My cooperating teacher brought up the concept of “level of concern” this week as something for me to consider when lesson planning. It is a concept that was emphasized greatly when she was a beginning teacher, and she still thinks about it all of the time while teaching. The way she explained it to me is that whenever you raise the level of concern for a student, meaning introducing them to something a little outside of their zone of proximal development, you need to balance it with lowering the student’s level of concern, i.e. reminding them of a skill they already know or background knowledge they already have which will help them reach the new learning goal. I also found this explanation of it on the Educator’s Virtual Mentor website:
Level of Concern is one principle of learning that can affect students’ motivation or intent to learn. This is sometimes referred to as level of anxiety or level of tension. Whatever term is used, it refers to how much students care about what they learn.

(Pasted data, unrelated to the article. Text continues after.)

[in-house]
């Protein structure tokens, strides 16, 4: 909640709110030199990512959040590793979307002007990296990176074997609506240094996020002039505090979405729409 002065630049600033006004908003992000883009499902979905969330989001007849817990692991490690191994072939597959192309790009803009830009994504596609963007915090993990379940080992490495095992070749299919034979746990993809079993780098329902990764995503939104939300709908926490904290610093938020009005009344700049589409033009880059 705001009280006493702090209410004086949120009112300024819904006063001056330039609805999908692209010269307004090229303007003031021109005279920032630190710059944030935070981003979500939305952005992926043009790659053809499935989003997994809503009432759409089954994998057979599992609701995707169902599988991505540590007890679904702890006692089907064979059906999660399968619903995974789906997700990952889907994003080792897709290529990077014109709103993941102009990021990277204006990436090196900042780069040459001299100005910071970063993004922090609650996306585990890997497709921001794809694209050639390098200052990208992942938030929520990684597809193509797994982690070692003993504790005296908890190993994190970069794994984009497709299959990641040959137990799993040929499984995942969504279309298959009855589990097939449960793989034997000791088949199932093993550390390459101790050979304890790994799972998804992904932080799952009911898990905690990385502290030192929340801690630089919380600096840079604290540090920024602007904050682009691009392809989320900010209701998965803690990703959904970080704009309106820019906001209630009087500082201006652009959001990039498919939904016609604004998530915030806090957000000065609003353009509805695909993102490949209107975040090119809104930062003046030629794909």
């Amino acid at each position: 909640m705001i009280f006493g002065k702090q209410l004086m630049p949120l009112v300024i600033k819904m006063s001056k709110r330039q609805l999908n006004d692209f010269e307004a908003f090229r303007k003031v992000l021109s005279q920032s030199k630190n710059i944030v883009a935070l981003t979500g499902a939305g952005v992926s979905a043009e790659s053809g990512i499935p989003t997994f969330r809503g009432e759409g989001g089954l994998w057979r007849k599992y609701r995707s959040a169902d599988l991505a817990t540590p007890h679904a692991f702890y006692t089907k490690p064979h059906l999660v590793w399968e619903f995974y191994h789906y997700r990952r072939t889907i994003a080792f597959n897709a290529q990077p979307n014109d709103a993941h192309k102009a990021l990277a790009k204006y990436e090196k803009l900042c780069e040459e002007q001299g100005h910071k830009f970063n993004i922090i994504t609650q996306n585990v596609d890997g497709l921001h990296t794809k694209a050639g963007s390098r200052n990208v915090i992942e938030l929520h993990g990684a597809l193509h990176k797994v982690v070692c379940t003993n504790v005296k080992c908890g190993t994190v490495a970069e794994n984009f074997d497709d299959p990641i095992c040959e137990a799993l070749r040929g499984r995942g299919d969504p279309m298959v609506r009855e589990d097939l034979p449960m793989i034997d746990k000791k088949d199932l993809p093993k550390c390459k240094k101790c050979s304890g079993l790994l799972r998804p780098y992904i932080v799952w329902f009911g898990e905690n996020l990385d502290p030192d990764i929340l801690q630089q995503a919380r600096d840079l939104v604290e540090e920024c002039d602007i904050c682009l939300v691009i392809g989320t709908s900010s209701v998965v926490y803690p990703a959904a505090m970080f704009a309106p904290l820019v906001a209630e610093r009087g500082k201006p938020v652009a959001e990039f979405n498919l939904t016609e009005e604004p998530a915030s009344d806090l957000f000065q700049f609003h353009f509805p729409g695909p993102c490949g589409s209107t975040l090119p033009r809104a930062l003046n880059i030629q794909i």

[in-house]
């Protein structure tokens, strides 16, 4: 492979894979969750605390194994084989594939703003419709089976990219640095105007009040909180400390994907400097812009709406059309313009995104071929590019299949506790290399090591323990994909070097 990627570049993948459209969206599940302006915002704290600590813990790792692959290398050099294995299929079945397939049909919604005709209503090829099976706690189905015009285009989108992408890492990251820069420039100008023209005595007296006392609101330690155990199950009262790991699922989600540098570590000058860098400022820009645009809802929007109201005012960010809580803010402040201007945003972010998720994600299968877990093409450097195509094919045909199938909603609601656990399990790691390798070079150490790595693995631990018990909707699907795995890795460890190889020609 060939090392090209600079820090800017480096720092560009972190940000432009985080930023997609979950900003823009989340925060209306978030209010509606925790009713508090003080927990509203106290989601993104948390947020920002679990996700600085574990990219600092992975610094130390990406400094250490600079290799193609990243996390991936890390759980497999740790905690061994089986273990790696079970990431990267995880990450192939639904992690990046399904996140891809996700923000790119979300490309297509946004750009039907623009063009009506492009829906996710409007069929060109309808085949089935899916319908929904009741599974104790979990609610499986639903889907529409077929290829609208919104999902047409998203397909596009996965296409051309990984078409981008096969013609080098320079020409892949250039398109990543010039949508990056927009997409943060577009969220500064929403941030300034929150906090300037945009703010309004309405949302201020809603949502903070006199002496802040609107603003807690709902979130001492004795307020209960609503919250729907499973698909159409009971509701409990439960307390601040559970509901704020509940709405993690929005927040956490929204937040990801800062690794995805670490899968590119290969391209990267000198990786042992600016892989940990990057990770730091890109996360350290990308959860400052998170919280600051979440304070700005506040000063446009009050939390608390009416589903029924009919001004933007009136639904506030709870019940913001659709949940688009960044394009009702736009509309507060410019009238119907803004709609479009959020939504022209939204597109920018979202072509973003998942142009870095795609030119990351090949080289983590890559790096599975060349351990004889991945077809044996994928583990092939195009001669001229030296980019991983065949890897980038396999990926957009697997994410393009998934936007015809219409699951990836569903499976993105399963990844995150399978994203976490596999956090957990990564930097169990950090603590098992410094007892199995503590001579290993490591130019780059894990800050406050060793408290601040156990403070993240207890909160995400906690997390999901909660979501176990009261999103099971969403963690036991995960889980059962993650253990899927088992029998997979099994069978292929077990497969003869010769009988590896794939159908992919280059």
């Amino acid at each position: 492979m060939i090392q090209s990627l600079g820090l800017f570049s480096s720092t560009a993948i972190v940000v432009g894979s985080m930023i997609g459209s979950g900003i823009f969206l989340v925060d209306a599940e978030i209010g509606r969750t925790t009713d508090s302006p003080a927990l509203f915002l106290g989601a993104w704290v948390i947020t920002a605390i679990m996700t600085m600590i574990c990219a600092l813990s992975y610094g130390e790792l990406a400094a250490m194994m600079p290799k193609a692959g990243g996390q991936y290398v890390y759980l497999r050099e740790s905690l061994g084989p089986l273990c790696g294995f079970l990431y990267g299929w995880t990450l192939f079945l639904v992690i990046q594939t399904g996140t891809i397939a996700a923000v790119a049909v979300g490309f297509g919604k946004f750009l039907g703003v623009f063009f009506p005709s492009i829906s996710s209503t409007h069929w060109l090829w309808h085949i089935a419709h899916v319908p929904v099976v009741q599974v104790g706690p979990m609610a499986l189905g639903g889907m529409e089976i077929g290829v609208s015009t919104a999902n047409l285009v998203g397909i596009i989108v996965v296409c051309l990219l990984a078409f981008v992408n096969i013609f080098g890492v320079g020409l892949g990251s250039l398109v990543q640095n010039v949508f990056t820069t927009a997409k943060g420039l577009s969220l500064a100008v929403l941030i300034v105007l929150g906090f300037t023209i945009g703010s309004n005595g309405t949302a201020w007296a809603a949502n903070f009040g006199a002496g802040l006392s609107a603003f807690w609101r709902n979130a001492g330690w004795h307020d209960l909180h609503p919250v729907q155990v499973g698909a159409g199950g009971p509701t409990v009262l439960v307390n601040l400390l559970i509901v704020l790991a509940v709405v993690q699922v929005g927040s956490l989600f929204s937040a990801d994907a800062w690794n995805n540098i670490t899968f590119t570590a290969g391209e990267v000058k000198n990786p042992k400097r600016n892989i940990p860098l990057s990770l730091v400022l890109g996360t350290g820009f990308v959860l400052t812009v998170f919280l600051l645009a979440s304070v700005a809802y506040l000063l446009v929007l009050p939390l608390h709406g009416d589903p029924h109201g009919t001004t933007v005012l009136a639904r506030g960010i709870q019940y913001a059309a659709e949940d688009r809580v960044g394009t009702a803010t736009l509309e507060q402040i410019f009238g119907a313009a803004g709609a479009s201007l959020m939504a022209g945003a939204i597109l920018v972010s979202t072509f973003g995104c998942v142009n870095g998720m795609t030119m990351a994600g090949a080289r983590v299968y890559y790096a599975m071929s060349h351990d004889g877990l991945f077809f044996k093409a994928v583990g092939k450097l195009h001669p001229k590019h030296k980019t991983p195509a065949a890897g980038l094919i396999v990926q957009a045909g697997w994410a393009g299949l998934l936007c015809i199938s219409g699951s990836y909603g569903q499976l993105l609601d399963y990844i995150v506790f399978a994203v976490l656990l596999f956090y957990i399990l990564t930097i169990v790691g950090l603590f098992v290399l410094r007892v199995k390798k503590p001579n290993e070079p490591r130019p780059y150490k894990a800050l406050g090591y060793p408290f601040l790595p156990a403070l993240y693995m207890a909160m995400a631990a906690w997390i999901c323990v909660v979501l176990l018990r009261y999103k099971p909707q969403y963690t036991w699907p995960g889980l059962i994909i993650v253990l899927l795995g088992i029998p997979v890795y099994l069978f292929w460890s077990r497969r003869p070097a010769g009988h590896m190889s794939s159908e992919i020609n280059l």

From further reading, I am also interpreting it as giving students cause to be concerned about not knowing something or not being able to solve a problem in order to motivate their desire to learn. In other words, in addition to quelling any anxieties the student may have about their own learning capabilities, we need to find a way to make the student care enough about the subject or skills we present that they will push themselves outside of their comfort zone.
There is also our, the teacher’s, levels of concern that we need to be conscious of keeping balanced as discussed in Madeline Hunter’s Mastery Teaching: Increasing Instructional Effectiveness. “When things seem to be going well in your class, what are you motivated to change? Nothing! . . . Should your concern become too high, however, your concern may be diverted from instructional growth to dealing with your concern for self maintenance . . .A moderate level of concern stimulates efforts to learn” (2004, Hunter, p. 15). Hunter discusses the concept extensively for students as well.
Add her book to your summer reading list, since I am guessing your level of concern may be too high for extra reading right now!